Commercially-sold green garlic are actually thinnings from a farmer’s garlic field, planted in the fall and pulled in early spring to ensure a productive harvest for the rest of the crop. In a home garden, however, green garlic is a crop that can be planted in spring and harvested in summer.
In my experience, I can plant garlic cloves in spring and pull the young plants at the same time my mature (fall-planted) garlic is ready for harvest in mid-summer. This is one of the benefits of spring-planted garlic.
As soon as the ground warms up or thaws in spring, you can stick a clove from your seed garlic here and there, wherever you find space: around your tomato transplants, next to the carrot bed, in the middle of your salad greens, and in spots where seeds never germinated.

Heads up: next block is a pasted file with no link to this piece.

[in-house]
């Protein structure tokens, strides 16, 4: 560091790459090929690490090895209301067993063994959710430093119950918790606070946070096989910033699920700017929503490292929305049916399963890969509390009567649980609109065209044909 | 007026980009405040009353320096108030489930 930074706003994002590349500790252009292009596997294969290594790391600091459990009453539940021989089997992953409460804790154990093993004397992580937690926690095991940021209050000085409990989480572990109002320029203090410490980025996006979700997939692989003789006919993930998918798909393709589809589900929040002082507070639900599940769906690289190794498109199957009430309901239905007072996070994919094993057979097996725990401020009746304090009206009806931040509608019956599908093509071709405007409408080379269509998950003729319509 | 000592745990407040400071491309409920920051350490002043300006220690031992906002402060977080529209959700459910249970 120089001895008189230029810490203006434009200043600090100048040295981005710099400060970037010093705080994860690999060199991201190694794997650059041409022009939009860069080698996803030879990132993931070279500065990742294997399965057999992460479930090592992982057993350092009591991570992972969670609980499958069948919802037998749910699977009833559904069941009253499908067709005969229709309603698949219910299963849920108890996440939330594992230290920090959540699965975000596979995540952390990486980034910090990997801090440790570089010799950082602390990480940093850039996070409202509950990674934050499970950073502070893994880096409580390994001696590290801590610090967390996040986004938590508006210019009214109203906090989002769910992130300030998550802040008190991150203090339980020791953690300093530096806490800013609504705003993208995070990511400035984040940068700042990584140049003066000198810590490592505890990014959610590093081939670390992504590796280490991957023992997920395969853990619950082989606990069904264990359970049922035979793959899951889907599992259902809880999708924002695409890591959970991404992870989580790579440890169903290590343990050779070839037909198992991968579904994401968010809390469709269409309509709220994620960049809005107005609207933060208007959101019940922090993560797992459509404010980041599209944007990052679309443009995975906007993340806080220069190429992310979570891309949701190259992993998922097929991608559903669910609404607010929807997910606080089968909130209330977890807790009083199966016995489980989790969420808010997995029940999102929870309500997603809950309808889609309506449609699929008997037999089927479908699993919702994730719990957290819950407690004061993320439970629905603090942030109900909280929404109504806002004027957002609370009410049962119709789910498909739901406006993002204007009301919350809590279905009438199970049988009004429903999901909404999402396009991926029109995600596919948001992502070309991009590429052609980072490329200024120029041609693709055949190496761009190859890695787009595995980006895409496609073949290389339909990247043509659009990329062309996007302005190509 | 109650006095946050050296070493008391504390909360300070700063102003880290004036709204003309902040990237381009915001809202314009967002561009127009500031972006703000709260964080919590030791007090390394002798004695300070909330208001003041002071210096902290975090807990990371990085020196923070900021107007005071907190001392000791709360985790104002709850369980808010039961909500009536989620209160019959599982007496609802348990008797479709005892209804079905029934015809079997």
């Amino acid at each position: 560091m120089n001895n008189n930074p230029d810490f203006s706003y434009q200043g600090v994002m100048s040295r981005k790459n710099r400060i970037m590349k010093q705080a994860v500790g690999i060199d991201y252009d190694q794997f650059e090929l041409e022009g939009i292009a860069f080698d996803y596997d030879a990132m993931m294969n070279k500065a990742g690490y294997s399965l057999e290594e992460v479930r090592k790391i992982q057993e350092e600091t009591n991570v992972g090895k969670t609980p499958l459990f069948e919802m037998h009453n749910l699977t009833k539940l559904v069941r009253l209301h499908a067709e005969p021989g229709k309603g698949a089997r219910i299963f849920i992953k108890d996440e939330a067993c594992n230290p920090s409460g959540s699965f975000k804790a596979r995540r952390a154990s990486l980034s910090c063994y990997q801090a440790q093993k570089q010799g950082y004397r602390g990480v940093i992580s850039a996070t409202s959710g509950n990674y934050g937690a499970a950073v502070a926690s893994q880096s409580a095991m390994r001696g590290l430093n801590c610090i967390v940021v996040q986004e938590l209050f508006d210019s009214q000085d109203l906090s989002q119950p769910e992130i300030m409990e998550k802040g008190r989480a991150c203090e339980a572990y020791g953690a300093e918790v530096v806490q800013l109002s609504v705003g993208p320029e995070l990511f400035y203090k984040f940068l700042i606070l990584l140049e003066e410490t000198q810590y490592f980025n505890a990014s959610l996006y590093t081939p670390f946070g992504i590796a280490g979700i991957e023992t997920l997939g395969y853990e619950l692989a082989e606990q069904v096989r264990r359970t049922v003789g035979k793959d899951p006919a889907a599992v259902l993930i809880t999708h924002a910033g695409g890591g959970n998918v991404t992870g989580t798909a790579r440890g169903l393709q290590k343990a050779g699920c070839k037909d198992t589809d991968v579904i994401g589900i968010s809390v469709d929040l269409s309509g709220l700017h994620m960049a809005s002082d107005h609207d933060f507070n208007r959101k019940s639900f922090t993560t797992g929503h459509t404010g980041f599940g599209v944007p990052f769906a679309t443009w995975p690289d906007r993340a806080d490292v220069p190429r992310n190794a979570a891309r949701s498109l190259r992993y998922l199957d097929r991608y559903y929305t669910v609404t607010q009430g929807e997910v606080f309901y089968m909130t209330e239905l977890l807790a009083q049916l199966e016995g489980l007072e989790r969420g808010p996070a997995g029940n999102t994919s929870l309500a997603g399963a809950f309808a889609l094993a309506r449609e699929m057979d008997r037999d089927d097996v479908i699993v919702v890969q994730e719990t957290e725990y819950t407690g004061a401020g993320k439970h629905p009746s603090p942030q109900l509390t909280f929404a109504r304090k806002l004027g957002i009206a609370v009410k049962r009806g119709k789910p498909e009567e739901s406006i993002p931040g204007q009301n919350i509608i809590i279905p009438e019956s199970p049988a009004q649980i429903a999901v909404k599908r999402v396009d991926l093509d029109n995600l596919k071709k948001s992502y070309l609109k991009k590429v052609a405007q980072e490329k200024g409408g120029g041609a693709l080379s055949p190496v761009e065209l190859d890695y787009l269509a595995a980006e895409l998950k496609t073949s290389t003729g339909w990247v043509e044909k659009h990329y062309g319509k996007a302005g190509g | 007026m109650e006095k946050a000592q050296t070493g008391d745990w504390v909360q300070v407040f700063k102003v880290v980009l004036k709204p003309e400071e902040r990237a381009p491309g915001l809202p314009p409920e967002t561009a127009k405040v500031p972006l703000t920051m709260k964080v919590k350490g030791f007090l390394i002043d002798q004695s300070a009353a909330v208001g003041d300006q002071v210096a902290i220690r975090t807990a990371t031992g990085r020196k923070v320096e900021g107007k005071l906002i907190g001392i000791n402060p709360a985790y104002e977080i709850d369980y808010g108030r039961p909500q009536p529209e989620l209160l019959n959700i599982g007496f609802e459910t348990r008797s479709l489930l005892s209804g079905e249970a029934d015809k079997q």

There’s no curing required of green garlic; it’s meant to be eaten fresh, like a leek or green onion.
Green garlic is one of many plants in the garden where you can eat the entire vegetable, from the leaves (stems) down to the bulb. Cut into the white bulbous end and you’ll find it smooth and juicy; but honestly, the green leaves are my favorite part.